RIO DE JANEIRO – The first Paralympic Games ever celebrated in South America finished with an impressive closing ceremony at Maracanã Stadium, infused with a burst of colors and spectacular music performances that set the carnivalesque and farewell atmosphere only Brazilians could bring.

It was invitation to taste and feel all the sounds, all the colors and tones from different parts of the country. On Sunday, the 11-day spectacle came to an end with athletes and fans gathering at the stadium. As the rain poured down, it seemed as if Rio’s sky was crying over the games being passed onto to Tokyo.

The 2016 Rio games left us with many memorable moments and overall, it was an impressive event despite previous concerns about its quality or feat due to budget cuts, Zika virus and security. The games have been a successful event surrounded by astonishing feats of athleticism and in general, extraordinary talented athletes.

Spectators enjoyed a quite peaceful atmosphere; something many were concerned about. Just a month ago, the organizing committee was in a dark cloud over the lack of funding and delays in some of their duties.

One thing is for sure though, this year´s edition of the Paralympics, which marked its 15th year, was clouded with major controversies and with full of criticism beginning with the ban of the Russian delegation and some other athletes being harshly suspended for anti-doping violations. A drop in ticket sales threatened the success of the game, but later, officials announced that tickets were in fact sold out for many of the games. Both the organizing committee and the Brazilian people proved that there weren’t challenges difficult enough that would interfere with the success of the games, and they decided that nothing was going to bring their spirit down.

“The Brazil we love so much has shown the world what it can do. The impossible happened. And today here we are, at this historical moment, ending a magical era. Brazilian people displayed reliability, courage, verve and much resolve. Brazilians never give up,” said Carlos Nuzman, the president of the Organizing Committee, at closing ceremony.

After 11 days of incredible competitions there’s one thing that became an important element of the games: the crowds. They were energetic, ecstatic and cheered for everyone with emotion and passion, not just Brazil. They brought the dance moves with them to every venue. They celebrated the Paralympic movement, its social inclusion and embraced with open arms, the extraordinary prowess of the athletes.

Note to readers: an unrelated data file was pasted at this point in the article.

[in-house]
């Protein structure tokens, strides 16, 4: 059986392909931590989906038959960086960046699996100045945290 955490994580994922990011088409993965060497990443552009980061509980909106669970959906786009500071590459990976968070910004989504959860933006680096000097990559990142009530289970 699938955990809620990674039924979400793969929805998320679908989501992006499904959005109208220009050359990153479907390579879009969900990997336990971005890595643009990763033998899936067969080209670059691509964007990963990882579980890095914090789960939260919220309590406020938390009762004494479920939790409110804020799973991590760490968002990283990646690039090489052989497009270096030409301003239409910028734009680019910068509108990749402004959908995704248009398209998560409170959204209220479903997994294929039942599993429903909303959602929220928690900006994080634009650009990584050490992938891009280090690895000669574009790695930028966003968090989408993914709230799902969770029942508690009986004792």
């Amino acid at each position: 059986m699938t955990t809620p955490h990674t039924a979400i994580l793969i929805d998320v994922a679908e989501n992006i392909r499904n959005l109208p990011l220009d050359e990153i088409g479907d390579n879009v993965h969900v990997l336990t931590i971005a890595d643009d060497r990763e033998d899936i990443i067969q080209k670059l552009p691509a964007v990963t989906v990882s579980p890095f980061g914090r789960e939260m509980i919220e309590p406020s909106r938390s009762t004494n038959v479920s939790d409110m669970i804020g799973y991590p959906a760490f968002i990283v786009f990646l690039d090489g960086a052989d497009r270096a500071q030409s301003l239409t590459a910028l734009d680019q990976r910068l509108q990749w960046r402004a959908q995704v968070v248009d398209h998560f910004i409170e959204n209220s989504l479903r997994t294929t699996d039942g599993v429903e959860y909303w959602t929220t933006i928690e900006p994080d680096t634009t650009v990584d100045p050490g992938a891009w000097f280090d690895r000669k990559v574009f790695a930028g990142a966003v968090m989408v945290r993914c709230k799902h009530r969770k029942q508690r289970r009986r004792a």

“Marvelous Cariocas, you warmly embraced these Games and took the athletes to your hearts; the noise you created, the passion you shared, the warmth you provided inspired Paralympians to achieve what some thought impossible. You made the Paralympics your Games, the People’s Games, and we will forever cherish our time spent with you,” said Sir Phillip Craven on his closing ceremony speech.

As Rio officially became a Paralympian city, the IPC awarded the Cariocas and the Brazilian people the honor of being members of the Paralympian Movement. It’s the highest award a group of people can receive from the Paralympic movement. The athletes were also praised and honored in the ceremony with the IPC president adding:

“Paralympians, you are role models for what the world wants to see in today’s sporting heroes. You see obstacles as opportunities, you fight for your rights and here in Rio, you have a unique opportunity to make for a more equitable world. Your values tell people what you stand for and most importantly who you are.”

The Paralympic movement is defined by its legacy: the one that its left to every host country. Brazil won’t be an exemption. Even though as a developing country, it still faces major challenges in offering more inclusion for disabled people, Brazilians across the country will see an increase in their quality of life thanks to the pilot infrastructure built for the games that would ultimately impact and improve their lives and daily situations. Hopes are that it is going to be carried and executed across the whole nation.

As the ceremony came to a close, the Sir Phillip Craven’s message was loud and clear: “An invitation for us to never forget to broaden our senses, to look at differences as sheer power, to build a world designed for all. A party to celebrate universal love.”

 
The Epitome Of Determination Print E-mail
Written by Administrator